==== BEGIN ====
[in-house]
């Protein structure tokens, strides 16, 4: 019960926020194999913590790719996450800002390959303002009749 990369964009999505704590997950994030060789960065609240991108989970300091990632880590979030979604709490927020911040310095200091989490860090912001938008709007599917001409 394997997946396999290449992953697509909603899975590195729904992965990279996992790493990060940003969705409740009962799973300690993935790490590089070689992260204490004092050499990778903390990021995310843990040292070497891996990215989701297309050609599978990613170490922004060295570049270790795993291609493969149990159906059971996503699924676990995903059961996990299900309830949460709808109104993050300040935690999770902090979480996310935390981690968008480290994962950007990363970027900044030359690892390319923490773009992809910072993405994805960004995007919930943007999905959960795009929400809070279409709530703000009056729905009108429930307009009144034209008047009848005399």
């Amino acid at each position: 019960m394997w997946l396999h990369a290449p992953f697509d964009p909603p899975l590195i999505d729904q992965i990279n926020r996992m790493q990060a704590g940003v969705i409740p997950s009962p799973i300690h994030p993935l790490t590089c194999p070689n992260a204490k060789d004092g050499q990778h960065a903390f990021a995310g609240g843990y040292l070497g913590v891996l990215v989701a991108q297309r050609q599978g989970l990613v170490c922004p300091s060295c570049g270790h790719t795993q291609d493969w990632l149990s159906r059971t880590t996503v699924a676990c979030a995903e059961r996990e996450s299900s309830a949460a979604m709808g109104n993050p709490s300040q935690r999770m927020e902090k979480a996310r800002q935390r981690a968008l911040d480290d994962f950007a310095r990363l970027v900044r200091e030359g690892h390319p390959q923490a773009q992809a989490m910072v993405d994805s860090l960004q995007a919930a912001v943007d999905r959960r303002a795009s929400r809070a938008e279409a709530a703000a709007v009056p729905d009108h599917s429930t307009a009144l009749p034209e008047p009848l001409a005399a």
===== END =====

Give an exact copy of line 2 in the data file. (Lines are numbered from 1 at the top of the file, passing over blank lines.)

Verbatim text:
């Protein structure tokens, strides 16, 4: 019960926020194999913590790719996450800002390959303002009749 990369964009999505704590997950994030060789960065609240991108989970300091990632880590979030979604709490927020911040310095200091989490860090912001938008709007599917001409 394997997946396999290449992953697509909603899975590195729904992965990279996992790493990060940003969705409740009962799973300690993935790490590089070689992260204490004092050499990778903390990021995310843990040292070497891996990215989701297309050609599978990613170490922004060295570049270790795993291609493969149990159906059971996503699924676990995903059961996990299900309830949460709808109104993050300040935690999770902090979480996310935390981690968008480290994962950007990363970027900044030359690892390319923490773009992809910072993405994805960004995007919930943007999905959960795009929400809070279409709530703000009056729905009108429930307009009144034209008047009848005399």